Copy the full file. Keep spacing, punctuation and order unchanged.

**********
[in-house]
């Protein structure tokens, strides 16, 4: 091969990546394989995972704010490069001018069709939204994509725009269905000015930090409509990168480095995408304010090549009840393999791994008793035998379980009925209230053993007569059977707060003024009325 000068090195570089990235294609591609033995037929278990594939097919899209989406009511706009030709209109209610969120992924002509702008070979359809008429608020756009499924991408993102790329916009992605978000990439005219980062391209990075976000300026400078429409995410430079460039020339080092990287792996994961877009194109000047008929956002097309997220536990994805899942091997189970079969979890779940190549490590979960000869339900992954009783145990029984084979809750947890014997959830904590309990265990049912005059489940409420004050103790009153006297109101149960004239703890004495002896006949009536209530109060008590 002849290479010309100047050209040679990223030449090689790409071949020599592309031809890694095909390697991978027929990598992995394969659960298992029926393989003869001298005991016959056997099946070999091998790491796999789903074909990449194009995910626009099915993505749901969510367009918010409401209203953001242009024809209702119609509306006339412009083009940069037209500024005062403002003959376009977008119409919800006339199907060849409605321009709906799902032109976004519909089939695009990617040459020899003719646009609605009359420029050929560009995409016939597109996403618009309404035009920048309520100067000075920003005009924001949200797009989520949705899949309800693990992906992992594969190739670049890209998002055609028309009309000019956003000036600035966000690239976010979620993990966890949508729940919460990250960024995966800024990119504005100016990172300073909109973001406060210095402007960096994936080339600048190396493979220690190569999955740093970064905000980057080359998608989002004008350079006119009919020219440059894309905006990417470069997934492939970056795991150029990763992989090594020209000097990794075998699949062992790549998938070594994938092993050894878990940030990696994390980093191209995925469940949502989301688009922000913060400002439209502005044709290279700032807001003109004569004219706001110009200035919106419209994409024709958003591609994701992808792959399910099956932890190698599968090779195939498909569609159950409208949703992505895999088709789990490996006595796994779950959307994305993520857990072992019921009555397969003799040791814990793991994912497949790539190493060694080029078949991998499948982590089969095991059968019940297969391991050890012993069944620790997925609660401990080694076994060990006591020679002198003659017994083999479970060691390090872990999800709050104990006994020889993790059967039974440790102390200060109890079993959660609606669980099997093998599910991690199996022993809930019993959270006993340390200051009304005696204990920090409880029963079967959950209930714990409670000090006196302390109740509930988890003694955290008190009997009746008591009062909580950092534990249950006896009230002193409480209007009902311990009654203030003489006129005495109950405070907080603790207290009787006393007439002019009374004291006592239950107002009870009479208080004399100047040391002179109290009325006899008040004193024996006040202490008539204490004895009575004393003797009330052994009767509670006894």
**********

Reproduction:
[in-house]
């Protein structure tokens, strides 16, 4: 091969990546394989995972704010490069001018069709939204994509725009269905000015930090409509990168480095995408304010090549009840393999791994008793035998379980009925209230053993007569059977707060003024009325 000068090195570089990235294609591609033995037929278990594939097919899209989406009511706009030709209109209610969120992924002509702008070979359809008429608020756009499924991408993102790329916009992605978000990439005219980062391209990075976000300026400078429409995410430079460039020339080092990287792996994961877009194109000047008929956002097309997220536990994805899942091997189970079969979890779940190549490590979960000869339900992954009783145990029984084979809750947890014997959830904590309990265990049912005059489940409420004050103790009153006297109101149960004239703890004495002896006949009536209530109060008590 002849290479010309100047050209040679990223030449090689790409071949020599592309031809890694095909390697991978027929990598992995394969659960298992029926393989003869001298005991016959056997099946070999091998790491796999789903074909990449194009995910626009099915993505749901969510367009918010409401209203953001242009024809209702119609509306006339412009083009940069037209500024005062403002003959376009977008119409919800006339199907060849409605321009709906799902032109976004519909089939695009990617040459020899003719646009609605009359420029050929560009995409016939597109996403618009309404035009920048309520100067000075920003005009924001949200797009989520949705899949309800693990992906992992594969190739670049890209998002055609028309009309000019956003000036600035966000690239976010979620993990966890949508729940919460990250960024995966800024990119504005100016990172300073909109973001406060210095402007960096994936080339600048190396493979220690190569999955740093970064905000980057080359998608989002004008350079006119009919020219440059894309905006990417470069997934492939970056795991150029990763992989090594020209000097990794075998699949062992790549998938070594994938092993050894878990940030990696994390980093191209995925469940949502989301688009922000913060400002439209502005044709290279700032807001003109004569004219706001110009200035919106419209994409024709958003591609994701992808792959399910099956932890190698599968090779195939498909569609159950409208949703992505895999088709789990490996006595796994779950959307994305993520857990072992019921009555397969003799040791814990793991994912497949790539190493060694080029078949991998499948982590089969095991059968019940297969391991050890012993069944620790997925609660401990080694076994060990006591020679002198003659017994083999479970060691390090872990999800709050104990006994020889993790059967039974440790102390200060109890079993959660609606669980099997093998599910991690199996022993809930019993959270006993340390200051009304005696204990920090409880029963079967959950209930714990409670000090006196302390109740509930988890003694955290008190009997009746008591009062909580950092534990249950006896009230002193409480209007009902311990009654203030003489006129005495109950405070907080603790207290009787006393007439002019009374004291006592239950107002009870009479208080004399100047040391002179109290009325006899008040004193024996006040202490008539204490004895009575004393003797009330052994009767509670006894």